As a qualified Veterinary Physiotherapist, Heather is able to provide a broad range of treatment modalities and is therefore able to treat a spectrum of conditions and issues an animal may be experiencing. These treatments can be applied to many different animals, great and small. In addition to horses and dogs, cats and the occasional bull can be treated. Contact Heather is you have a specific enquiry.
Prior to initial treatment a full case history is taken. Before any treatment the animal's movement is assessed and special conditions are taken into consideration. The treatment is then tailored to the animal and a combination of manual techniques and electrotherapies may be deployed. In many cases home exercise plans are also prescribed with the objective of further benefitting the animal post treatment.
- Myofascial Release
- Trigger Point Therapy
- Reciprocal Inhibition
- Range of Motion Exercises
- Pulsed magnetic field therapy - used to help manage pain, reduce inflammation, aid fracture, tendon and ligament healing, treat nerve damage and reduce muscular tension.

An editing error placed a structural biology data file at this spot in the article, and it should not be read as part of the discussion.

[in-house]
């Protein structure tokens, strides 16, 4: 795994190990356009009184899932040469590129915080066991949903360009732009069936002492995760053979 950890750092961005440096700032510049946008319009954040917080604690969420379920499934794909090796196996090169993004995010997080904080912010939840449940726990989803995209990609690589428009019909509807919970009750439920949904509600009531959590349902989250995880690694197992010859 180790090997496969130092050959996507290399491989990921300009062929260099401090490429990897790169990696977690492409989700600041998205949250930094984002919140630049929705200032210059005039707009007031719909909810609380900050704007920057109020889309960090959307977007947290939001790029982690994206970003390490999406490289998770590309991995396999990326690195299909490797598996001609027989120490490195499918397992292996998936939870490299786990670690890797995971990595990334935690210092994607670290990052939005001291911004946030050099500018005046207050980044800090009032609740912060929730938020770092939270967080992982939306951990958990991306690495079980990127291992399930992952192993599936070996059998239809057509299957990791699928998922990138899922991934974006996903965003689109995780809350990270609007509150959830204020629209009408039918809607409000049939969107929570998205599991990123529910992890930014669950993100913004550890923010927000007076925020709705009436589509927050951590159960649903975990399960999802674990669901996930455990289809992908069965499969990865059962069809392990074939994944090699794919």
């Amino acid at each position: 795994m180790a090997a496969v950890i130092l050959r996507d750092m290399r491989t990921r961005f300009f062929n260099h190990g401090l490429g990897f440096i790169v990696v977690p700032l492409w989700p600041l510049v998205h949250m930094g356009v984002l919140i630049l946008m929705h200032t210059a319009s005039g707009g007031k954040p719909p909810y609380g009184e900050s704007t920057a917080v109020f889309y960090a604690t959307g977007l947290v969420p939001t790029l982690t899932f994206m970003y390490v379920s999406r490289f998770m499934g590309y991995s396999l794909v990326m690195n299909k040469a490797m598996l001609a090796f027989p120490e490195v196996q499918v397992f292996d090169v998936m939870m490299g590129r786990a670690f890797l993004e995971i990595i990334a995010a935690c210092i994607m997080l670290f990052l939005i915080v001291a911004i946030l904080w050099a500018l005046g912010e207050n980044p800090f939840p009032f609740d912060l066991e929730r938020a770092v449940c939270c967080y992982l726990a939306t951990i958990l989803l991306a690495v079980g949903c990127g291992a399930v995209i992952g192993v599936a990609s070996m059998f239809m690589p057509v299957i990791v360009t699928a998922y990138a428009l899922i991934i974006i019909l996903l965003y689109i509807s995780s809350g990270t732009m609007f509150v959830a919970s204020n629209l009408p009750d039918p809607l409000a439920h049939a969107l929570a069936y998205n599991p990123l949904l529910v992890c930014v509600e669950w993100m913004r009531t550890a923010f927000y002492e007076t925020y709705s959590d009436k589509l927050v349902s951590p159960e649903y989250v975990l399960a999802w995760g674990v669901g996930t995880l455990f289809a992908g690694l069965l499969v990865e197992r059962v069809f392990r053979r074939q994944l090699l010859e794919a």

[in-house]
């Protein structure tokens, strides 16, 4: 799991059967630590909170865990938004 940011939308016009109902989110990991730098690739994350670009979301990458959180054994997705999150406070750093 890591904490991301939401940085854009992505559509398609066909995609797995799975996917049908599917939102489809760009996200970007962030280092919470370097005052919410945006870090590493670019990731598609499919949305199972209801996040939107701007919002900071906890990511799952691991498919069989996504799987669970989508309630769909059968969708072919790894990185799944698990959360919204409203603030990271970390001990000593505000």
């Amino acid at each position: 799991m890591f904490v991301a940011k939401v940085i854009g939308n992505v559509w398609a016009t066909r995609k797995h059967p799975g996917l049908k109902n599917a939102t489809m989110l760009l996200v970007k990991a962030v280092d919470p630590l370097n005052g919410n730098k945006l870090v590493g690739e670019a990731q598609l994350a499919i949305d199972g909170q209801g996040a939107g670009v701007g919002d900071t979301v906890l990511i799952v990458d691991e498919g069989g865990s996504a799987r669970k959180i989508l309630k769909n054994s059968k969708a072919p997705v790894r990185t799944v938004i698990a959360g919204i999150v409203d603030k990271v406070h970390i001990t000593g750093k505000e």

- Phototherapy (blue, red & infra-red) - blue light has anti-bacterial properties and helps manage wounds and skin conditions. Red and infra-red light is used to manage a range of muscle, tendon and ligament conditions, re-optimises the function of biological cells, penetrating tissue up to a depth of c.2cm.
- Longwave ultrasound - treats ligament, tendon injuries, and muscle injuries. It helps re-align collagen, reduce scar tissue and adhesions, improves the probability of a successful heal and reduces the risk of re-injury. It is also very effective at releasing deep seated muscular tension and spasm.
- Bioscan -a scanner used to help pin-point musculo-skeletal issues which are unable to be palpated by the human hand or seen by the human eye.
- NEMS/TENS- electrical stimulation used to release muscular tension, help stimulate, re-build weak and hypotrophied muscles and manage pain.
Veterinary consent is required prior to treatment in accordance with the Veterinary Surgeons Act 1966.